We have been seeing this trend in call centers recently. We’ve seen a manager alter the weighting of his team’s QA scale so that the upselling component counted for over one-third of the CSR’s Overall Service score. The push for cross-selling and up-selling is on the rise, and companies are not always weighing the long-term effects that this can have on customer satisfaction and loyalty. Up-selling and cross-selling can be tremendous tools for revenue generation, but it is critical that companies measure their customer’s willingness to hear these offers. Even with customers who are open to hearing these offers, it is important that a customer’s issues and questions be resolved with exemplary soft skills before the offer is made. Without the resolution and soft skill components delivered prior to the sales pitch, the sales efforts will not be as effective and may serve to erode customer satisfaction and loyalty.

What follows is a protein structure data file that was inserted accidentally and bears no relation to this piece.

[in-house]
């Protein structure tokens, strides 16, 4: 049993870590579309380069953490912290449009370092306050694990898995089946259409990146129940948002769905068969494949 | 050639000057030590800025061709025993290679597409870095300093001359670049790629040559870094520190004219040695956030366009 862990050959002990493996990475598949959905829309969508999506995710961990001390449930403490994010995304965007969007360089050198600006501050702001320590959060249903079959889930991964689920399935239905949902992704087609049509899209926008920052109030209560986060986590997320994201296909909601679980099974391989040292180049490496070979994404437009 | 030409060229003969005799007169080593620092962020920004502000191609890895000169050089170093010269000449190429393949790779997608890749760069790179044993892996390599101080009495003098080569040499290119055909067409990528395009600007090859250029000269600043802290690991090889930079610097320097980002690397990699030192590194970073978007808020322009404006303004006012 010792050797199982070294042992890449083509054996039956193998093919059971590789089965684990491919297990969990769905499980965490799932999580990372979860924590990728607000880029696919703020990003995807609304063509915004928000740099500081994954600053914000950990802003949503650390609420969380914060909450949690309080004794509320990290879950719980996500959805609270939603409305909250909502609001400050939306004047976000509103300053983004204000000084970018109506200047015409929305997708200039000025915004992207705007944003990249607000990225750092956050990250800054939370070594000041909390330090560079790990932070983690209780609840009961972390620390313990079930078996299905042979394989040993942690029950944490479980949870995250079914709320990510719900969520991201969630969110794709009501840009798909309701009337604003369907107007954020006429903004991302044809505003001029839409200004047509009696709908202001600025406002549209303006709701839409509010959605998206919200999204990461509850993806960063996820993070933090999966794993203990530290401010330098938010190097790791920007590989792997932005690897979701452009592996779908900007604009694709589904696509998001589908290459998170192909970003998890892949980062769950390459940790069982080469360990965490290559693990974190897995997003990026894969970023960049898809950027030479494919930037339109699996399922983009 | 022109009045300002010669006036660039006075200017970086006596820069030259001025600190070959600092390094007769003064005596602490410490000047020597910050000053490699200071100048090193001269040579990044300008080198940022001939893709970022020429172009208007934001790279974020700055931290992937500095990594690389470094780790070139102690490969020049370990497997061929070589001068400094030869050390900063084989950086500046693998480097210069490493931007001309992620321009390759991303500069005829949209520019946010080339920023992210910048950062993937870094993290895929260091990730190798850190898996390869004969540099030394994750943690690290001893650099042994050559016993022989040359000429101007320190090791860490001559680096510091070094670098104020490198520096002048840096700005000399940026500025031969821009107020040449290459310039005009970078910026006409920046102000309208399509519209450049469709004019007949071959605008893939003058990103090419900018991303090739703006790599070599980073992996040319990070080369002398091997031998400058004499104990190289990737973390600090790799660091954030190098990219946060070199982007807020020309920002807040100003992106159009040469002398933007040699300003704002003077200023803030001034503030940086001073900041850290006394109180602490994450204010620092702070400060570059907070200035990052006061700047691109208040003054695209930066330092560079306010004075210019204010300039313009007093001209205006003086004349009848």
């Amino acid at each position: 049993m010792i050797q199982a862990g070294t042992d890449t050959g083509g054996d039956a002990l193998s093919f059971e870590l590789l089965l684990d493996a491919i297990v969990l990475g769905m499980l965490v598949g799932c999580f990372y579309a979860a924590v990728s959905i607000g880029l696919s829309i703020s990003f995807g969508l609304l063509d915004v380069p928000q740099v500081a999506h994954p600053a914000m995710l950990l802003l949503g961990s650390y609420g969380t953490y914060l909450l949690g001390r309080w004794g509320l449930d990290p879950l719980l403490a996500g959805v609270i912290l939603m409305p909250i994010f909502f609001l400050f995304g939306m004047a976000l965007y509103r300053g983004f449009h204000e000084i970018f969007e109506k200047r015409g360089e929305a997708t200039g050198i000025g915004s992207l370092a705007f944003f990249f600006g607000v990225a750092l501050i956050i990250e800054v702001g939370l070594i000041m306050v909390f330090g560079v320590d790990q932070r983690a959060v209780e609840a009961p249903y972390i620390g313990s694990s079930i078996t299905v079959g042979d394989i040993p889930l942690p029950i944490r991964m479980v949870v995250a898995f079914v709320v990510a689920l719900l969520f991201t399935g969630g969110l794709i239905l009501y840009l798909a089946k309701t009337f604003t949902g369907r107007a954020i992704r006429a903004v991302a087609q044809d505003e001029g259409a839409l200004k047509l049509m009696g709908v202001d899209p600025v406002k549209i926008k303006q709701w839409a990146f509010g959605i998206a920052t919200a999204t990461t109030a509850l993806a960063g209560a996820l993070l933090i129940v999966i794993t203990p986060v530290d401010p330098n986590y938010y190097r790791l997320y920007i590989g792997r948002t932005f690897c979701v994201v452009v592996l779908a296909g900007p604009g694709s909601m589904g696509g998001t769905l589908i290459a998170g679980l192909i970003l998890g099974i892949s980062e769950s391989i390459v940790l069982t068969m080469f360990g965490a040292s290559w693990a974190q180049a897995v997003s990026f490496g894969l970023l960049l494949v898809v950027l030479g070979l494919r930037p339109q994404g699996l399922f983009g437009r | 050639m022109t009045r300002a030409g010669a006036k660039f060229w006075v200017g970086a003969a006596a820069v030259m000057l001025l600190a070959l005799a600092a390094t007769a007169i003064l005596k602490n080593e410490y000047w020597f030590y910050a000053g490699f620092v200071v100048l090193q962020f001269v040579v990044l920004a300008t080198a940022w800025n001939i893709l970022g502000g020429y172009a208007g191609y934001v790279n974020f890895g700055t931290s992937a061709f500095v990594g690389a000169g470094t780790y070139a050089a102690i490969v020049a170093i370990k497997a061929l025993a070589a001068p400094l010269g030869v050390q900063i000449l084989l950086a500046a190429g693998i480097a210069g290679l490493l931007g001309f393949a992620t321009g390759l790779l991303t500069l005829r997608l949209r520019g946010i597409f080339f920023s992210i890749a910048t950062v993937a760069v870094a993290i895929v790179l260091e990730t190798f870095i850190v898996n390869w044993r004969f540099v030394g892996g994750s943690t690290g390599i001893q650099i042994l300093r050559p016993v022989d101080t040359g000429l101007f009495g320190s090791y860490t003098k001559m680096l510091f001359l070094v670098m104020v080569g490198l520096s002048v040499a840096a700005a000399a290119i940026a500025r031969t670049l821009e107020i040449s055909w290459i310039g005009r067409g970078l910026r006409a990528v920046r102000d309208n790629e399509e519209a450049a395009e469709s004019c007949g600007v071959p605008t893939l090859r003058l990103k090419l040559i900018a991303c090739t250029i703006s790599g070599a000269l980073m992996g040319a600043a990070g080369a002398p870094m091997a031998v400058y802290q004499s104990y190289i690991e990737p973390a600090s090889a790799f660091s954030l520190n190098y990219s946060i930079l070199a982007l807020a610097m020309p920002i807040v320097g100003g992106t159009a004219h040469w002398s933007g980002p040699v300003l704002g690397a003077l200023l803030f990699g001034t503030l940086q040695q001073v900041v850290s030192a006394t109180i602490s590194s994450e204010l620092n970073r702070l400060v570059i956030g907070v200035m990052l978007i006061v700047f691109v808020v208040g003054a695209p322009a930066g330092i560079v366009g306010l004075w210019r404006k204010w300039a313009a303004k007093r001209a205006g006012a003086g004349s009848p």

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Blogging Basics in a Snowstorm

I braved a midwest snowstorm yesterday in order to attend a blogging seminar. The introduction to blogging was led by Mike Sansone. His company is called Copywriting Solutions and Mike did a nice job of giving everyone an overview of blogging. Having already started this blog, I entered the class locked and loaded with questions. I felt that I was consistently jumping ahead, but Mike was patient with me. I was so anxious to try what he was showing us, I think I missed half of it because my head was buried behind the laptop clicking away. I liked that Mike made the class a group conversation between the 10 or so people in attendance. You can tell that he has a gift for conversation and networking. In addition, I loved all of the free solutions Mike shared. I am Dutch, you know. To top it all off, by the time the class was over the sun was shining and most of the morning snow had melted. Of course, I can’t give Mike credit for that!